A Trip to Mercanteinfiera

Although the names of markets in Venice and Milan may be more recognizable, the historic town of Parma, Italy, opens its arms to antiques devotees and fashion-forward aficionados alike for its biannual extravaganzas.
 A Trip to Mercanteinfierao
Travelers to Europe often visit the tried-and-true shopping destinations, from Parisian brocantes and piquant Provence markets to London’s much-loved Portobello Road, but there are plenty of lesser-known meccas throughout the continent. Roving about on one’s own might uncover a few serendipitous spots, but taking advantage of professional services, such as The Antiques Diva & Co., may yield better results. The company, founded by American expatriate Toma Clark Haines, offers custom-planned buying tours for travelers and trade professionals visiting such diverse places as Sweden, Belgium, and Thailand. Last year, Toma invited a group that included entrepreneur Pandora de Balthazár to join her at Parma’s Mercanteinfiera market.

 A Trip to Mercanteinfiera
Pandora’s Pensacola, Florida-based company was inspired by the beautiful linens and laces she discovered while living abroad. Upon returning to the States, she began helping others indulge in the luxuries she had experienced.

 A Trip to Mercanteinfiera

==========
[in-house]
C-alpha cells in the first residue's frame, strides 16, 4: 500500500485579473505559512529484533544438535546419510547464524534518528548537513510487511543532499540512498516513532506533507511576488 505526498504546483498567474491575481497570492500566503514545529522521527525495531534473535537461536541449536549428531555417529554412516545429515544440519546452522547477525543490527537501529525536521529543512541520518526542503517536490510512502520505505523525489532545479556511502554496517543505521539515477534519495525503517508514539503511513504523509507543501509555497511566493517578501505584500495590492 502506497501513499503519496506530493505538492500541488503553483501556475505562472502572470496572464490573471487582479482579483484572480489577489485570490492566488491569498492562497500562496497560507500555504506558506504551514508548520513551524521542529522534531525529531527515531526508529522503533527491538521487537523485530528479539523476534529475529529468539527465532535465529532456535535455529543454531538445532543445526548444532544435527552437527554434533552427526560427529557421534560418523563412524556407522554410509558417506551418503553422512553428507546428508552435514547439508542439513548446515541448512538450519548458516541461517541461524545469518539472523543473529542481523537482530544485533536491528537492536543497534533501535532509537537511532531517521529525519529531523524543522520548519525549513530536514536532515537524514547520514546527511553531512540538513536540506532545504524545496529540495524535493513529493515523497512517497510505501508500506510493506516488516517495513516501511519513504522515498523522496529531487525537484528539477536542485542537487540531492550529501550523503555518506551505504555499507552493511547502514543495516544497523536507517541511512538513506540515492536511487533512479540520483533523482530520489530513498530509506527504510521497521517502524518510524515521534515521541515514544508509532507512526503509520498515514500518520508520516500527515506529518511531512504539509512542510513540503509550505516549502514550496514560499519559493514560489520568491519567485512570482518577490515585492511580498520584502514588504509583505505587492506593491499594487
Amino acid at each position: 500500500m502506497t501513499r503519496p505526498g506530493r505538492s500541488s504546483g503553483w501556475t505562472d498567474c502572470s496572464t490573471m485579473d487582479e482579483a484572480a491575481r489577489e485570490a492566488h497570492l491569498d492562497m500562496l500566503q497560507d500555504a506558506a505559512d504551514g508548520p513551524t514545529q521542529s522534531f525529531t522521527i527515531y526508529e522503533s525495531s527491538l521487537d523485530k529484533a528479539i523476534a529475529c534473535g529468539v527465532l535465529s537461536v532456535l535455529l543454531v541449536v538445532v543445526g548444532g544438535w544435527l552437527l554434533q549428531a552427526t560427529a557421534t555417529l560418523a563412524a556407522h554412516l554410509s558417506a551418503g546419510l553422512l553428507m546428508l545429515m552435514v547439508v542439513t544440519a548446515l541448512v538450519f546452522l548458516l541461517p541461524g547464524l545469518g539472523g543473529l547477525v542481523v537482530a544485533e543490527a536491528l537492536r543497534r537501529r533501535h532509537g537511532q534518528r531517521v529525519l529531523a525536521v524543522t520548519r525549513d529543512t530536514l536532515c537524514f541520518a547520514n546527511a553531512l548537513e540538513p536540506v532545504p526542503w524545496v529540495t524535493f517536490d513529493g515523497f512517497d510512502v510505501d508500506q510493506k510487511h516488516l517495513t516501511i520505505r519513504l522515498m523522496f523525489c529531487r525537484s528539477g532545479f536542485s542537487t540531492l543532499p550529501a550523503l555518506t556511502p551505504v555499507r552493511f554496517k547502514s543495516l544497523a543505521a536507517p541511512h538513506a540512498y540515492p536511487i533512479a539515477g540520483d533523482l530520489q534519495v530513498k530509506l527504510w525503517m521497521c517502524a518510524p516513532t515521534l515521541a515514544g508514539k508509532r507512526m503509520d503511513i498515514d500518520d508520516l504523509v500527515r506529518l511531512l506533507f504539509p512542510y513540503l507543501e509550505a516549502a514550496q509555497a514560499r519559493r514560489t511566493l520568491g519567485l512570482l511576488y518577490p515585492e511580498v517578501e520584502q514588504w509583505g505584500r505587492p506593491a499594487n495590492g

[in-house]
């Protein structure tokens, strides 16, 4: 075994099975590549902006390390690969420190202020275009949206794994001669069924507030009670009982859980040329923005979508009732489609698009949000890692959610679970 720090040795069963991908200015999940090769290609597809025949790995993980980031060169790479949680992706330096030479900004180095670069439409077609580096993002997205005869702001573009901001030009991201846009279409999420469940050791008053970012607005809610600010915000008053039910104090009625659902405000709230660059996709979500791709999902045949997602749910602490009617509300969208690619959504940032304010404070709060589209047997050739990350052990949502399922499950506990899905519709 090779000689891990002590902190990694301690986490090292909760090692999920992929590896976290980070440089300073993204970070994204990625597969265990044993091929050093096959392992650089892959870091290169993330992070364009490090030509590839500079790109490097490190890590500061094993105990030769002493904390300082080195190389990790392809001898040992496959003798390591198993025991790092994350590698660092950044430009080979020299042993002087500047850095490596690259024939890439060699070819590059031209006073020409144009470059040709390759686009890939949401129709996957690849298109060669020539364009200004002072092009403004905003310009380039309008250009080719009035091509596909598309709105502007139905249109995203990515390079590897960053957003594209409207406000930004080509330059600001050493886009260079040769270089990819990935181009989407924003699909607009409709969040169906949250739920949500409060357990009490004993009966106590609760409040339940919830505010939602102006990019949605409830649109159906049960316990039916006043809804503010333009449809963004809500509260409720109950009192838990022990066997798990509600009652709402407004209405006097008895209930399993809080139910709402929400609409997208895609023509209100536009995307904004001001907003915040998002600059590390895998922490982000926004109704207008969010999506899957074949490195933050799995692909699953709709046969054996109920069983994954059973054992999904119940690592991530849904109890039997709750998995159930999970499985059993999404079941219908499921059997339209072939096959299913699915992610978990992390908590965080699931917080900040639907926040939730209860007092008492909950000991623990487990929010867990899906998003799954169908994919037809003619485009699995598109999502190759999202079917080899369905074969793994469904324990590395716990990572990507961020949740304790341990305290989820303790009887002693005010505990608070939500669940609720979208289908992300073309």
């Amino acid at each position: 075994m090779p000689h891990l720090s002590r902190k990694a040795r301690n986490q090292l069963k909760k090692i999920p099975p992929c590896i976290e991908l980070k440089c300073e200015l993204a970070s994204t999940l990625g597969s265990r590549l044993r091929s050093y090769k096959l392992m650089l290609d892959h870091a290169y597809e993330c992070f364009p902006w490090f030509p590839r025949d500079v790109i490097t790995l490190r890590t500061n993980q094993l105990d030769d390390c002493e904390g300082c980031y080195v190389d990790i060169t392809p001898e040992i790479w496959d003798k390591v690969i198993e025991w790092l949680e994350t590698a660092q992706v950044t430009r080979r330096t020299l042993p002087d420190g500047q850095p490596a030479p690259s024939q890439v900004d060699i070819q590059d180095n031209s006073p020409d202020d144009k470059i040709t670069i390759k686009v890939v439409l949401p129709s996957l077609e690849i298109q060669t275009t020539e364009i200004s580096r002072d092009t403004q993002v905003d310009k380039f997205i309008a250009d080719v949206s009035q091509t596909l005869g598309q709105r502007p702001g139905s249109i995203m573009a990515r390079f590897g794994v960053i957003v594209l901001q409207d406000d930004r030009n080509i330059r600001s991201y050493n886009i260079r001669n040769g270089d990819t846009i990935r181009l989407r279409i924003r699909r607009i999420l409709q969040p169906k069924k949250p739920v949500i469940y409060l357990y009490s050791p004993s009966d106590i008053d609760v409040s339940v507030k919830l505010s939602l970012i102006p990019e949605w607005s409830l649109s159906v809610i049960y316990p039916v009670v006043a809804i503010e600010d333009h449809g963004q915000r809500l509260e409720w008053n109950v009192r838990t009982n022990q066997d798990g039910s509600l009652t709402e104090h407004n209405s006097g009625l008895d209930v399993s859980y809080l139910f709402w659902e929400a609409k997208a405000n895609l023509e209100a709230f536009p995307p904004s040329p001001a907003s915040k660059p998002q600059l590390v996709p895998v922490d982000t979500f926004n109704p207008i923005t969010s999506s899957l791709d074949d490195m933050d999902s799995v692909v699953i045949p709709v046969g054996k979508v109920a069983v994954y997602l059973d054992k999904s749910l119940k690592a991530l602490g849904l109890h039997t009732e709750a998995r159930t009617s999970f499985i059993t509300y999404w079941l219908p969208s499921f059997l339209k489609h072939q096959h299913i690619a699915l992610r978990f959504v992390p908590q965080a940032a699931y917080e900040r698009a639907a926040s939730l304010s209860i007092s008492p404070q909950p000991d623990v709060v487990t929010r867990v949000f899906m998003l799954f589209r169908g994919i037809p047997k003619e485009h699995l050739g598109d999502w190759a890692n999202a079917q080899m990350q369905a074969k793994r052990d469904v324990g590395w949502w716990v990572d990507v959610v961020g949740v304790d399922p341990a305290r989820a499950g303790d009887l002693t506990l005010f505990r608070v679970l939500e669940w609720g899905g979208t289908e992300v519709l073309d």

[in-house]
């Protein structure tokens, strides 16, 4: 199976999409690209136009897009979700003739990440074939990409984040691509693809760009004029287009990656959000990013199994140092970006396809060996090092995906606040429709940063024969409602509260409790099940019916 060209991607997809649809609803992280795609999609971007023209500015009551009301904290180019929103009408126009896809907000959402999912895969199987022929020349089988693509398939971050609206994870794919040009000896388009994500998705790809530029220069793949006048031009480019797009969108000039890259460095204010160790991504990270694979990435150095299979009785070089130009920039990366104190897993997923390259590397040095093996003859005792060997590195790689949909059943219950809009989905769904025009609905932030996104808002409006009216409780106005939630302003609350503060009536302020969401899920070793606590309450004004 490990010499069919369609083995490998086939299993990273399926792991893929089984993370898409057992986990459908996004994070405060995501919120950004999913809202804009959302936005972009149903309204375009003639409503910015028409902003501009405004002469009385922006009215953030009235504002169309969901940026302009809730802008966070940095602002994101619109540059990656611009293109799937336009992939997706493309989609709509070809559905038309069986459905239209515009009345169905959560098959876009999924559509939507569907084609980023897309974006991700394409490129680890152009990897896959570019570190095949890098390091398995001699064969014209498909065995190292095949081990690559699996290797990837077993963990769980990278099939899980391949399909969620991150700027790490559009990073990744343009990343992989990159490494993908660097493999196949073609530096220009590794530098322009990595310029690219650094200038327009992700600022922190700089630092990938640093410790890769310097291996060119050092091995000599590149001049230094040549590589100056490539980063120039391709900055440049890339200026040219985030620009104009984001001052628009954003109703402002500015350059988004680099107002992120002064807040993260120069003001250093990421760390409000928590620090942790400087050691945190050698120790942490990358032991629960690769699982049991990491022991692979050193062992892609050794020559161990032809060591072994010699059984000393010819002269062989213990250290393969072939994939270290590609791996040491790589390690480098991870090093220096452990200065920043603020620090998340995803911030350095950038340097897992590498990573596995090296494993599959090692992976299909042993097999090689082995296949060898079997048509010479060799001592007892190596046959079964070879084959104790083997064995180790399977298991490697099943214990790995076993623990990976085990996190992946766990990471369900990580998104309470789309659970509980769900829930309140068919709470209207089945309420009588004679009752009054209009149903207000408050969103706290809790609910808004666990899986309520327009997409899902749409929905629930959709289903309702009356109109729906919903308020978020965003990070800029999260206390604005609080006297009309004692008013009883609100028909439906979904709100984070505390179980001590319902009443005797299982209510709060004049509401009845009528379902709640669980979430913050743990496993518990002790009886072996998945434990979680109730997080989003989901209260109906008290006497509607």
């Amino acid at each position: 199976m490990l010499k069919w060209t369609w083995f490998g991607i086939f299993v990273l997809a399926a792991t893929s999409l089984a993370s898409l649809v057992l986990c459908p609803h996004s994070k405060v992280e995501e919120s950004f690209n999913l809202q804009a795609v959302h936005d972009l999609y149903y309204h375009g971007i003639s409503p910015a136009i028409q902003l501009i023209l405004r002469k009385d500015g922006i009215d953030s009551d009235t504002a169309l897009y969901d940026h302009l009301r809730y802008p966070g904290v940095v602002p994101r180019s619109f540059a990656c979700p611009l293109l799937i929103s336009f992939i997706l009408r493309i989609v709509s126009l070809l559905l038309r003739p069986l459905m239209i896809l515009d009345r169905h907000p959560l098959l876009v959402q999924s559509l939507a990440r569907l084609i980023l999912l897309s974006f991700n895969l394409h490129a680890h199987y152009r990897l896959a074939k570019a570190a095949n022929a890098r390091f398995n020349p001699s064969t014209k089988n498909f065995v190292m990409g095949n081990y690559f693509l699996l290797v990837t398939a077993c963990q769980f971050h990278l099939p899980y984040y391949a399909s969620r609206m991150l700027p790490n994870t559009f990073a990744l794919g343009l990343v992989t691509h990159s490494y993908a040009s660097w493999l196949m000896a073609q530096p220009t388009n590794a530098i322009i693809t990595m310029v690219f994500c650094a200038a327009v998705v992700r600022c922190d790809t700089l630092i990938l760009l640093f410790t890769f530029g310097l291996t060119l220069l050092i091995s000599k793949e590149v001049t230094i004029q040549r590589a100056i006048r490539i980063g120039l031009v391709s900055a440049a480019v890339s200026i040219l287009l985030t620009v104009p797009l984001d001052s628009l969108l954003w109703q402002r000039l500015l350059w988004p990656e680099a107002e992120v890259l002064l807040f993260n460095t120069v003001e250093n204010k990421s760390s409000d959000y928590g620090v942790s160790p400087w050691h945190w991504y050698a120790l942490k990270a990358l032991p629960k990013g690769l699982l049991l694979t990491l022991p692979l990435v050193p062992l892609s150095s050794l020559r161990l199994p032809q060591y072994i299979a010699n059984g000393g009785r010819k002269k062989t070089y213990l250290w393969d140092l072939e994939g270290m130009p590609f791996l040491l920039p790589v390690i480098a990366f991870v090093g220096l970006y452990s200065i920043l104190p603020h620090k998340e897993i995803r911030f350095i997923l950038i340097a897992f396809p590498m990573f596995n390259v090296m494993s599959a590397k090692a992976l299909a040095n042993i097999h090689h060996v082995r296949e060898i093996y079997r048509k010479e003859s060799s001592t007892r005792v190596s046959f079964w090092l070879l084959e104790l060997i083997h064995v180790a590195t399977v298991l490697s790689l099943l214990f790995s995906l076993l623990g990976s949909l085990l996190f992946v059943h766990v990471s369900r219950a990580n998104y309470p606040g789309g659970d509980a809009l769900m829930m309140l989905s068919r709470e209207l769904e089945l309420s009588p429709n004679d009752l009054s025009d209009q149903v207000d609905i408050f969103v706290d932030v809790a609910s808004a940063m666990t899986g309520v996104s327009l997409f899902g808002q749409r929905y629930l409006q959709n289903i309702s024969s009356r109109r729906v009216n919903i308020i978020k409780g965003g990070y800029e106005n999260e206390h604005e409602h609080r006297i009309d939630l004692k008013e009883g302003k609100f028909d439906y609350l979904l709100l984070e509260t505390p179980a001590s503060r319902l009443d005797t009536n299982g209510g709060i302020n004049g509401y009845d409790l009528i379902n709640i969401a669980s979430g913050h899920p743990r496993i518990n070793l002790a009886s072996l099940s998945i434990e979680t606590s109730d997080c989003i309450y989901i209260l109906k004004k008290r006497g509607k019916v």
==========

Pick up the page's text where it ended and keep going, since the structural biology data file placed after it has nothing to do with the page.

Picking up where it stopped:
Mercanteinfiera is divided into five pavilions—each with a different focus—encompassing everything from designer clothing and accessories to antique furniture and lighting. Wholesale buyers should attend the preview days, when vendors are unloading their goods, but retail buyers should wait until the official opening day.

 A Trip to Mercanteinfiera
It’s important to know Mercanteinfiera is a high-end trade show rather than a flea market, and exhibitors understand the worth of their wares. Pandora, whose area of expertise encompasses linens and lace, offers these helpful tips for those who share her affinity for beautiful things:

  1. Be sure to have money in the country’s currency, as not everyone takes credit cards.
  2. Seek the help of a professional guide, like Toma Clark Haines of The Antiques Diva & Co. She knows the markets and the reputations of the dealers.
  3. For linens in particular, use your senses—see, touch, smell. You can smell mildew, chemical cleaners, and dry rot. Linens are not fragile if they are properly cared for.
  4. Don’t be afraid to ask questions. If you don’t speak the language, find an interpreter.
  5. Feel free to negotiate, but be remember to be respectful.

For more information, visit antiquesdiva.com and pandoradebalthazar.com.

 

 

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